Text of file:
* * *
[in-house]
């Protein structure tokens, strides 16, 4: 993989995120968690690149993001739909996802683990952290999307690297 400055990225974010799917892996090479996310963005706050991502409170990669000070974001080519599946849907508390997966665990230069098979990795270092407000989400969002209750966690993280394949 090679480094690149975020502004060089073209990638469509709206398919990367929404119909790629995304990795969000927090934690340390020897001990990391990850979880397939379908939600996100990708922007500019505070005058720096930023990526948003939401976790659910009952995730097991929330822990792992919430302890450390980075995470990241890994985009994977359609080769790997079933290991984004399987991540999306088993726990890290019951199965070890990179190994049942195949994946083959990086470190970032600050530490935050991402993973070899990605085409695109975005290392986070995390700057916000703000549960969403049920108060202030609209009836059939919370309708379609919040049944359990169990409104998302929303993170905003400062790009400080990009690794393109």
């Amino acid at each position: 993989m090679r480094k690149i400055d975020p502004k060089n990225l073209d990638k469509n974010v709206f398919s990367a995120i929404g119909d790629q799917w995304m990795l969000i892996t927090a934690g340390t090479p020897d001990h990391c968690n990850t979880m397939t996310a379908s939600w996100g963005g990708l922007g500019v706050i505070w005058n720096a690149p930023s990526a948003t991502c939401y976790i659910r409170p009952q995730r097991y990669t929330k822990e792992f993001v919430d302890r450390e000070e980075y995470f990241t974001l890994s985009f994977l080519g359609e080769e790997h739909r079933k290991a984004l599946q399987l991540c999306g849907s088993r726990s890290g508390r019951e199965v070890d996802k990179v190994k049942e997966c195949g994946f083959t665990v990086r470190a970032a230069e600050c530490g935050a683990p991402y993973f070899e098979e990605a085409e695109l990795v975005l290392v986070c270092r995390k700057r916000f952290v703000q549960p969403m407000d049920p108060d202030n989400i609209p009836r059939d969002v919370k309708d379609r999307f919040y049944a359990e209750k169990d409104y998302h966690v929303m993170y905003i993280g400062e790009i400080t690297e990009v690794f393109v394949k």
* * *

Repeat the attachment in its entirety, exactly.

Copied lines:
[in-house]
């Protein structure tokens, strides 16, 4: 993989995120968690690149993001739909996802683990952290999307690297 400055990225974010799917892996090479996310963005706050991502409170990669000070974001080519599946849907508390997966665990230069098979990795270092407000989400969002209750966690993280394949 090679480094690149975020502004060089073209990638469509709206398919990367929404119909790629995304990795969000927090934690340390020897001990990391990850979880397939379908939600996100990708922007500019505070005058720096930023990526948003939401976790659910009952995730097991929330822990792992919430302890450390980075995470990241890994985009994977359609080769790997079933290991984004399987991540999306088993726990890290019951199965070890990179190994049942195949994946083959990086470190970032600050530490935050991402993973070899990605085409695109975005290392986070995390700057916000703000549960969403049920108060202030609209009836059939919370309708379609919040049944359990169990409104998302929303993170905003400062790009400080990009690794393109």
């Amino acid at each position: 993989m090679r480094k690149i400055d975020p502004k060089n990225l073209d990638k469509n974010v709206f398919s990367a995120i929404g119909d790629q799917w995304m990795l969000i892996t927090a934690g340390t090479p020897d001990h990391c968690n990850t979880m397939t996310a379908s939600w996100g963005g990708l922007g500019v706050i505070w005058n720096a690149p930023s990526a948003t991502c939401y976790i659910r409170p009952q995730r097991y990669t929330k822990e792992f993001v919430d302890r450390e000070e980075y995470f990241t974001l890994s985009f994977l080519g359609e080769e790997h739909r079933k290991a984004l599946q399987l991540c999306g849907s088993r726990s890290g508390r019951e199965v070890d996802k990179v190994k049942e997966c195949g994946f083959t665990v990086r470190a970032a230069e600050c530490g935050a683990p991402y993973f070899e098979e990605a085409e695109l990795v975005l290392v986070c270092r995390k700057r916000f952290v703000q549960p969403m407000d049920p108060d202030n989400i609209p009836r059939d969002v919370k309708d379609r999307f919040y049944a359990e209750k169990d409104y998302h966690v929303m993170y905003i993280g400062e790009i400080t690297e990009v690794f393109v394949k």